The Strausbourg Goat Test’s make it clear that the pre-fragmented ammo out performs hollow-point ammo every time in speed of incapacitation; where the incapacitation time was the amount of time it took before the goat fell over. The best 45ACP Hollow-point was slower than the pre-fragmented 380 ACP ammo in time it took to incapacitate the animals. Of course the 45ACP fragmenting reached reached about optimal time before the goat fell dead from the lung shot: Approximately 3 seconds. All of the larger calibers had 3.X second incapacitation time with fragmenting rounds; while with hollow points, they were in the 7 second+ range.

      Test is here:
      http://guninstructor.net/Strasborg_Tests.pdf

    3. I have shot from 17 to 155mm and they will all take out your enemy hitting the right spot is what really counts.Most people will leave when they start hereing bullets or balls sizzling around there heads.Practice is the best solution.Either practice to hit your target or make enough noise it will scare the hell out of the culprit and hope they will leave. Any caliber any configuration, ball or hollow point will work,if you hit the target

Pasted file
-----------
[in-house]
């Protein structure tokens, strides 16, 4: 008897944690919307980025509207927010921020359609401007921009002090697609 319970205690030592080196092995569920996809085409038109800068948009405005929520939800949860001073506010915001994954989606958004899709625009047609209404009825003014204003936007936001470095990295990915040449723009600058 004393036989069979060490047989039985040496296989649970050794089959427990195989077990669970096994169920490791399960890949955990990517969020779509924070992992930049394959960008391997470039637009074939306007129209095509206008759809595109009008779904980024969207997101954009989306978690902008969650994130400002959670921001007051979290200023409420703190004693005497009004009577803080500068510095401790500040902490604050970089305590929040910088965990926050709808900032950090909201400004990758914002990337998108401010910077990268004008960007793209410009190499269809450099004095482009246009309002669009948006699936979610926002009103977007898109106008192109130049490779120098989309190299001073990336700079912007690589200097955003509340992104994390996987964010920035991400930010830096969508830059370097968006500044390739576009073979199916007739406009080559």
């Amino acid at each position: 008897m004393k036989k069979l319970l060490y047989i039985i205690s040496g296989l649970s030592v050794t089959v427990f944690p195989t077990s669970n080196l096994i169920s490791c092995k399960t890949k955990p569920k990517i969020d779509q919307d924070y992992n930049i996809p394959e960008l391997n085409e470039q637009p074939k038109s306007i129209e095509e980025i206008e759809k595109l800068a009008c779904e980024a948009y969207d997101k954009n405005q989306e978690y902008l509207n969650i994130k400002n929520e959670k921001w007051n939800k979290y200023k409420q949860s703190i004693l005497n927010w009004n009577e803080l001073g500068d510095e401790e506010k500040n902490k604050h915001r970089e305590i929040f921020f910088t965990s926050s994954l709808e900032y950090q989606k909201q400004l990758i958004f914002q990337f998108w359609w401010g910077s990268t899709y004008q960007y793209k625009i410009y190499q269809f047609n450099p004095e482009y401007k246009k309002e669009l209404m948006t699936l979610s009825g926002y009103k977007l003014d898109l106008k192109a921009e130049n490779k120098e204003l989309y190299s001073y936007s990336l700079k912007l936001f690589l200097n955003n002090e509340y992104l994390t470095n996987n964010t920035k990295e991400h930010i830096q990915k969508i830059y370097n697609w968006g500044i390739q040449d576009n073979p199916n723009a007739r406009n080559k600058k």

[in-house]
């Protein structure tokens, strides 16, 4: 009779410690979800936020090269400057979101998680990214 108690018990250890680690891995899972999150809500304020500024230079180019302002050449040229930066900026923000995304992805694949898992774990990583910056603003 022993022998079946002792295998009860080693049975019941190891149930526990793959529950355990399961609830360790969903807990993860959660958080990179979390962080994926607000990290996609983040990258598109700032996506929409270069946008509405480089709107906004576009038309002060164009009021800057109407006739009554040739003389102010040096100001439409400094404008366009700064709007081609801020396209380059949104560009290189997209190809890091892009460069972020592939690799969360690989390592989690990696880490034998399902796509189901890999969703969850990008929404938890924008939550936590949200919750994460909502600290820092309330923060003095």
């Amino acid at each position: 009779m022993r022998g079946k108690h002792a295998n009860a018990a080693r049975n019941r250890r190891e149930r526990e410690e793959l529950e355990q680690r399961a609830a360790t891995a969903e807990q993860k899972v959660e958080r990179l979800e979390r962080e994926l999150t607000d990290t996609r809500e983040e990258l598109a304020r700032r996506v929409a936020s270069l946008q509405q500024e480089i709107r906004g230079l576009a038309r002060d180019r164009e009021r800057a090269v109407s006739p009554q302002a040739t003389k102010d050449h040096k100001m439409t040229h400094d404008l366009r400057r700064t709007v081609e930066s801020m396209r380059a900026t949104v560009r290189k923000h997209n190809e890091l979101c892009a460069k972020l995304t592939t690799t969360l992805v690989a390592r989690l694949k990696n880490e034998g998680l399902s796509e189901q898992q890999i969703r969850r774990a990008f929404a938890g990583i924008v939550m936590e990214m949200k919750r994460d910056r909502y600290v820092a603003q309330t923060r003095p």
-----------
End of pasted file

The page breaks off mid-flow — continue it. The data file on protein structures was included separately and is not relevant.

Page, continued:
4. This is my opinion that has been molded through personal experience and undeniable reality. I have been privy through my line of work to see many “ammo demonstrations” given by hungry reps from most of the top players. I have also had the dubious honor to see the results of these “modern wonders” on the street and on the autopsy table. For the author say that “with quality hollow points a seemingly underpowered round (9mm implied) becomes devastatingly effective” is a dangerous exaggeration at best. Consider that in most REAL LIFE shootings (jello need not apply) fully 1/3 or more modern “expanding hollow point rounds” fail to do so adequately. Yes, even after multiple millions of dollars of testing and research, chances are great that 1 out of every 3 of your rounds will not expand as designed in a true flesh on flesh confrontation. NONE of the big ammo companies will admit that because they want you to buy their over priced, overhyped, marginal rounds while holding you and your wallet hostage on Fantasy Island. It is absurdly illogical to buy into the BS that a round that has for most of it’s career been considered “marginal at times and an outright failure at others” has all of a sudden become some top tier “death ray” of a fight stopper. To sum it up, the 9mm is a “good” round when all goes perfectly with modern rounds but saying it’s “devastatingly effective” is more than stretching it. But hey, I guess “what ever it takes to get you through” is a good thing even if it is a main course of denial served with a side of gullability.